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ST. PAUL -- Peter Hutchinson said if elected governor he would raise the gasoline tax. Mike Hatch doesn't intend to raise taxes if he becomes governor, but he stopped short of promising not to do so. And Gov. Tim Pawlenty, who signed a pledge to not raise taxes four years ago, said he still rejects calls for tax increases but won't commit to the same written pledge if re-elected. The three major-party candidates for governor gathered Friday at the Capitol to discuss taxes and other campaign issues in a discussion with reporters, editors and publishers of Forum Communications newspapers.
Ken Pentel recently sent a message to supporters assuring them he is busy campaigning. Minnesota's Green Party candidate for governor was in the news when he ran four years ago, but has been running a quieter campaign this year. On one day, he said, he was part of a North Shore reading circle when someone named Bob "read lyrically about North Dakota." The next day, Pentel said, he handed out sunflowers to people in Grand Marais. He also listed other recent events he attended, ranging from a star-gazing party to appearing on cable television shows.
ST. PAUL -- Some rural officials want the Minnesota Supreme Court to remove what they call a "deceptive" transportation funding constitutional amendment from the Nov. 7 election. Thirteen lawmakers and city officials petitioned the court, seeking an injunction because they said the amendment's wording is confusing to voters and therefore could be illegal. The proposed amendment would dedicate all of the state motor vehicle sales tax revenue to transportation projects. Currently, 54 percent of the tax is used for transportation; the remainder is directed goes to other uses.
Safety officials at the Minnesota Department of Natural Resources say that if folks wait until cold, snowy weather arrives before taking snowmobile safety training they may be too late to enjoy the season. "In some instances it's too late because classes have already concluded or are full. No snowmobile safety certificate, no snowmobiling," said Capt. Mike Hammer, DNR Enforcement Education Program coordinator. He said plenty of snowmobile safety training classes are available right now Minnesota residents born after Dec.
Former U.S. Sen. Rod Grams said Wednesday that restoring federal protections for disconnected wetlands, a move favored by duck hunters and bird watchers nationwide, would give the federal government too much power over private land. Grams criticized legislation introduced by U.S. Rep. Jim Oberstar that would restore U.S. Army Corps of Engineers authority over wetlands upstream of federally navigable waters. Grams, former Republican U.S. senator from Minnesota, is challenging incumbent Oberstar, a DFLer, for Minnesota's 8th District U.S.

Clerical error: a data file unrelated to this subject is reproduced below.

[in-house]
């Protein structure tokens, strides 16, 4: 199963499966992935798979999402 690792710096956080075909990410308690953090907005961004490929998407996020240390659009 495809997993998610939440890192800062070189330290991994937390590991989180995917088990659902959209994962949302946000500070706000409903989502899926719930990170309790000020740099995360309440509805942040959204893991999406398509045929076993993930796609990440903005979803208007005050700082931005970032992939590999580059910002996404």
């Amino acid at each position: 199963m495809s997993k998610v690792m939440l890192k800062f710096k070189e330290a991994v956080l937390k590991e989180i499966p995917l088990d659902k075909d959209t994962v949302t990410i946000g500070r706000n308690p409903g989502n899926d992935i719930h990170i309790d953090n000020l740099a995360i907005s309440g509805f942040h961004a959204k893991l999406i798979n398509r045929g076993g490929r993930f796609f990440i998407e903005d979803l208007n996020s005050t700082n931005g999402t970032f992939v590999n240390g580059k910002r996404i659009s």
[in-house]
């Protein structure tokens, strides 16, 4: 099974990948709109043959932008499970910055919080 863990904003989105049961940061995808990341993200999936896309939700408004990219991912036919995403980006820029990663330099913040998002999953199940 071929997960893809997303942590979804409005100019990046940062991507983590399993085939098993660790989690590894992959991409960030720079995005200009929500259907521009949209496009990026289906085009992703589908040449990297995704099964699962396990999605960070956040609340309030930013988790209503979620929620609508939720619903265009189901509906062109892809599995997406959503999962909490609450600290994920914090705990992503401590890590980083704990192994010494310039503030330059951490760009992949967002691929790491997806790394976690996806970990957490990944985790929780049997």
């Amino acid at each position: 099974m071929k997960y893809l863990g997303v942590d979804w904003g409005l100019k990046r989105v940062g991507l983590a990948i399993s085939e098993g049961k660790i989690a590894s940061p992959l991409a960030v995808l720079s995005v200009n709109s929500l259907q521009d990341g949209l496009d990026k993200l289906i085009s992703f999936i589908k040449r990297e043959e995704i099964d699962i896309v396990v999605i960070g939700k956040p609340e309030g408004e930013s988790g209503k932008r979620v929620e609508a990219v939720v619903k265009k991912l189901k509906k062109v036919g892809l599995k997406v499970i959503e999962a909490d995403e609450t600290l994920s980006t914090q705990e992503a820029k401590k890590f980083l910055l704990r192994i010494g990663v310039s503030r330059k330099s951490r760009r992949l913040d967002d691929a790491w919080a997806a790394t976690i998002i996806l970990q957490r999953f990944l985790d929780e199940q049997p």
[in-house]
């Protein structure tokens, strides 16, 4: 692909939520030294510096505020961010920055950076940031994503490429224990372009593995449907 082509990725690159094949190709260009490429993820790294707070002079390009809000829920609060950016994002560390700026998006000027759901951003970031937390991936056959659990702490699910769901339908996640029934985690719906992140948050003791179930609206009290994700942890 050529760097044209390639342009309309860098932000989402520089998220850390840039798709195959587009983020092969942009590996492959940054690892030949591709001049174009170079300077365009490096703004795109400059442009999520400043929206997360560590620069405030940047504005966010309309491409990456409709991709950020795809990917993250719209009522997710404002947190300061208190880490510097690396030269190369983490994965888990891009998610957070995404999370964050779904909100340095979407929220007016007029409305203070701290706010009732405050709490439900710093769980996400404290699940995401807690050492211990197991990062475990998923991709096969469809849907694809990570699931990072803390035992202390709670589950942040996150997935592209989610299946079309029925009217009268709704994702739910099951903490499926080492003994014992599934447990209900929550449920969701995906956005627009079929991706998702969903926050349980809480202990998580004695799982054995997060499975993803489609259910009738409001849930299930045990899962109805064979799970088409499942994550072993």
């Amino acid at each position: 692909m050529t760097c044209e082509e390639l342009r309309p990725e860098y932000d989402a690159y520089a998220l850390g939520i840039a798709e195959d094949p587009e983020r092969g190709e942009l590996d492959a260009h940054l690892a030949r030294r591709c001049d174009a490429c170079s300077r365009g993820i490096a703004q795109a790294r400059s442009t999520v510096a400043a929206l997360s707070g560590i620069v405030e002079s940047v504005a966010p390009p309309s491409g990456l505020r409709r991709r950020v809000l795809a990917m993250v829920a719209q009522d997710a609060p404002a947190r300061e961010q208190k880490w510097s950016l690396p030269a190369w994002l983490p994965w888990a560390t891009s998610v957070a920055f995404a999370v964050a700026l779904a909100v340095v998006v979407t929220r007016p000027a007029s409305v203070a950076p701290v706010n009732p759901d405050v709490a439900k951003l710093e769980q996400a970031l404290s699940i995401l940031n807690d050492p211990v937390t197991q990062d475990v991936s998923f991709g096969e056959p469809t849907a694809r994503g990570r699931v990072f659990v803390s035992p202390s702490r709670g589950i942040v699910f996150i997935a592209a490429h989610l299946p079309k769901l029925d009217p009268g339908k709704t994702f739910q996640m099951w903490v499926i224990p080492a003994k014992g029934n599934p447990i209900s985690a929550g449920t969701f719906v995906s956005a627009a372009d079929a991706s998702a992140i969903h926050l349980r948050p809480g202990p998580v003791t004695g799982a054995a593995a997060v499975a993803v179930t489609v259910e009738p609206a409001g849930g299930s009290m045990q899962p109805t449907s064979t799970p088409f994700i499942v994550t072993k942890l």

It's time to gather together easy reading for the chilly nights ahead before the fireplace. Here's a potpourri of novels to get you started. "The Other Side of the Bridge" (Dial Press, $25) by Mary Lawson is out this week. Lawson, a Canadian who received raves for her first novel, "Crow Lake," in this outing tells the story of two farm boys, beginning before World War II and ending in the 1950s. Arthur's the good, hardworking kid, his brother Jake is mercurial, a misfit, who likes to torment his docile brother. Enter a beautiful woman who marries Arthur.
With the help of sophisticated electronics, the U.S. Coast Guard Cutter Alder is mapping portions of Lake Superior some 300 to 500 feet below the surface. The sonar images being collected by researchers aboard the Alder will be used to help assess the effects of cargo sweeping on the Great Lakes. Cargo sweeping is the practice of cleaning -- usually spraying out -- a ship's holds to prevent cross-contamination of materials. The overboard cargo adds up.
Gov. Tim Pawlenty on Friday announced a host of measures, including extending timber contracts for a year or more, that the state will undertake to alleviate what's been called an industry crisis. After meeting with 30 to 40 government and forest products officials at the Sawmill Inn in Grand Rapids, Pawlenty described public policy actions to help bring down wood prices and assist 300 people laid off last week at Ainsworth Lumber Co.'s Grand Rapids and Cook oriented strand board plants. The state must take action, Pawlenty told a gathering of reporters after the meeting.
Federal spending on Great Lakes fish and wildlife habitat would double under a bill that passed the U.S. House late Wednesday and was expected to pass the Senate late Thursday. The Great Lakes Fish and Wildlife Restoration Act of 2006 includes a $16 million annual appropriation under a bipartisan compromise in Washington. The Senate had authorized $20 million for the program, but the House had stalled at the previous $8 million allocation. Earlier this week it wasn't clear what, if any, amount would pass.
ST. PAUL - A leading conservative group is denouncing what it says are efforts to intimidate churches that want to discuss how political candidates stand on issues important to their congregants. Tom Prichard, president of the Minnesota Family Council, said Thursday that churches can discuss candidates' positions, and pastors can make personal endorsements without threatening the church's tax-exempt status. However, he said the federal Internal Revenue Service this fall has increased its monitoring of churches on this issue, which could stifle free speech.